For that to have happened, the Redeemer had to obey the law perfectly, die on the cross, rise up, and ascend at the Father’s right side. That great event at Calvary is not only to be believed and trusted, but also to be lived out insofar that God’s people reflect the sacrificial love of Christ. The apostle John in his first epistle states, “By this we know love, that he laid down his life for us, and we ought to lay down our lives for the brothers.”
Therefore, in connection with the brokenhearted, with those who have grieved because of sin or great suffering, God’s people must aim toward reconciliation, toward love, peace and hope, and must carry one another’s burdens and so fulfill the law of Christ, as Paul told the Galatians.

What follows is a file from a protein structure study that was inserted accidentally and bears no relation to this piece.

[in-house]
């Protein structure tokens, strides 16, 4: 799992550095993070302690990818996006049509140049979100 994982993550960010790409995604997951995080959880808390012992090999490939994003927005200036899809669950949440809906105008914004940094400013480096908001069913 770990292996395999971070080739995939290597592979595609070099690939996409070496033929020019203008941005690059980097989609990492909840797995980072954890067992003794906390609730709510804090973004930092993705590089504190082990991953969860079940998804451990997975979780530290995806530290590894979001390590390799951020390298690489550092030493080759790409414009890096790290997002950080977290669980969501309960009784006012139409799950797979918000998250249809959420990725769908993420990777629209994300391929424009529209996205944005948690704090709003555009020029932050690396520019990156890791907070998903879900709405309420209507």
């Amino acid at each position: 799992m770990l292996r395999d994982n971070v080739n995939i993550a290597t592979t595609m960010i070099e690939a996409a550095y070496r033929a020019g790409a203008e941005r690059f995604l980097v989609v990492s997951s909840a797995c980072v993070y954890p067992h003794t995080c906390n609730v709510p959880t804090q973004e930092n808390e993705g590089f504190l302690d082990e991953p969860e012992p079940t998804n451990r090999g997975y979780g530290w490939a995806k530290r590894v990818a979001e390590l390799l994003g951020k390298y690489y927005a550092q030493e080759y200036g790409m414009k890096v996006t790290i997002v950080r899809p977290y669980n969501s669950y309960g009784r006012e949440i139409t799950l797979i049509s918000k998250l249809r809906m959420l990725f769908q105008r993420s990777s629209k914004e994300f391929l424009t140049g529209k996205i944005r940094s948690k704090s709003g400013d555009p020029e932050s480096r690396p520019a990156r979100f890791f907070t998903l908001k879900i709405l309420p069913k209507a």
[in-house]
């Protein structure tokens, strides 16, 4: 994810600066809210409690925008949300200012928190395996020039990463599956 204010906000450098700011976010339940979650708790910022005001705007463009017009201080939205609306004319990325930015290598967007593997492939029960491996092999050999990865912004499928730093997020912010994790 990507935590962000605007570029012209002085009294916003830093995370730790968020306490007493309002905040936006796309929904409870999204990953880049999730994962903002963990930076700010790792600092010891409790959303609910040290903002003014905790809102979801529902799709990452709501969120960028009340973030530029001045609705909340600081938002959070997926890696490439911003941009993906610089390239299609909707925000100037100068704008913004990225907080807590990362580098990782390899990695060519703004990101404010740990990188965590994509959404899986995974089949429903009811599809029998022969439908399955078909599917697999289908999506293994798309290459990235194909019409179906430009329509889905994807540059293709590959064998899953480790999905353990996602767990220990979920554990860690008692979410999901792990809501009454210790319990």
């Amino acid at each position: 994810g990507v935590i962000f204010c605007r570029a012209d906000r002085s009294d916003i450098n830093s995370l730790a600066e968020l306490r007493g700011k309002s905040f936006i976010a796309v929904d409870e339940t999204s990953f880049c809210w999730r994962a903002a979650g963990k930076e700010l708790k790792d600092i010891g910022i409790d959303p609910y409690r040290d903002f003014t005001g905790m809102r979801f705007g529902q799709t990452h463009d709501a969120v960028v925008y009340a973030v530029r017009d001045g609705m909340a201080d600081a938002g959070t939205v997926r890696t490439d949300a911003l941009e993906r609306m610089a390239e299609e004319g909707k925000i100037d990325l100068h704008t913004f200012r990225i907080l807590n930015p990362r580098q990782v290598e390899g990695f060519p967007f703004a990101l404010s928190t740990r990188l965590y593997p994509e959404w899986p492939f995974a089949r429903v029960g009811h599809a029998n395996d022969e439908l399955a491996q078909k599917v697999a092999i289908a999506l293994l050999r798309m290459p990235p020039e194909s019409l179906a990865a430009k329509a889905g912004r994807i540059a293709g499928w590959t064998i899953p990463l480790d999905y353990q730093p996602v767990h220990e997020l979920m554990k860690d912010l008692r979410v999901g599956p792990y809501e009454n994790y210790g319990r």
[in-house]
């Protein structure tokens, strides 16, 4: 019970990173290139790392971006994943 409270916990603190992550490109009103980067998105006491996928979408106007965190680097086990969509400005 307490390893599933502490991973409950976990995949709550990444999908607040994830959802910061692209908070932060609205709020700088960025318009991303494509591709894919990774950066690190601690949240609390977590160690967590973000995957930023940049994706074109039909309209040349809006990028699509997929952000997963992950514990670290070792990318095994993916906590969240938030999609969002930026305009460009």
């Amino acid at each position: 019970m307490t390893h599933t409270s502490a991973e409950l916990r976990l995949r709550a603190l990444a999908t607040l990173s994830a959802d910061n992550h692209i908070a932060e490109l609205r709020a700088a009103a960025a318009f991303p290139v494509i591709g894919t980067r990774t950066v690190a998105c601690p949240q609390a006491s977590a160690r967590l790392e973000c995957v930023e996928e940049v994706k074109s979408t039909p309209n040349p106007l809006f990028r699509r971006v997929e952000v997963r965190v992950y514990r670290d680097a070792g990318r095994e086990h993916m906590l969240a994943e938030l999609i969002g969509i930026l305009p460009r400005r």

The church must never be reduced to a formal organization with a plethora of programs. It is to be a living organism, a place of hope and refuge. It is the gathering of God’s household, where brothers and sisters fellowship, and are replenished by the preaching of the Word and the partaking of the sacraments. It is also where the brokenhearted come together and are comforted.
The face of church is often misidentified. People don’t go to church; people are the church. They go to worship and to fellowship because that is where the crushed in spirit are lifted up. If any fellowship fails in its ministry of reconciliation, in coming together in Christ and serving one another in love, then what Jesus spoke to the Pharisees applies to that group, “Woe to you, scribes and Pharisees, hypocrites! For you are like whitewashed tombs, which outwardly appear beautiful, but within are full of dead people’s bones and all uncleanness” (Matthew 23:27).
Remember the words of Christ, “Not everyone who says to me, ‘Lord, Lord,’ will enter the kingdom of heaven, but the one who does the will of my Father who is in heaven” (Matthew 7:21).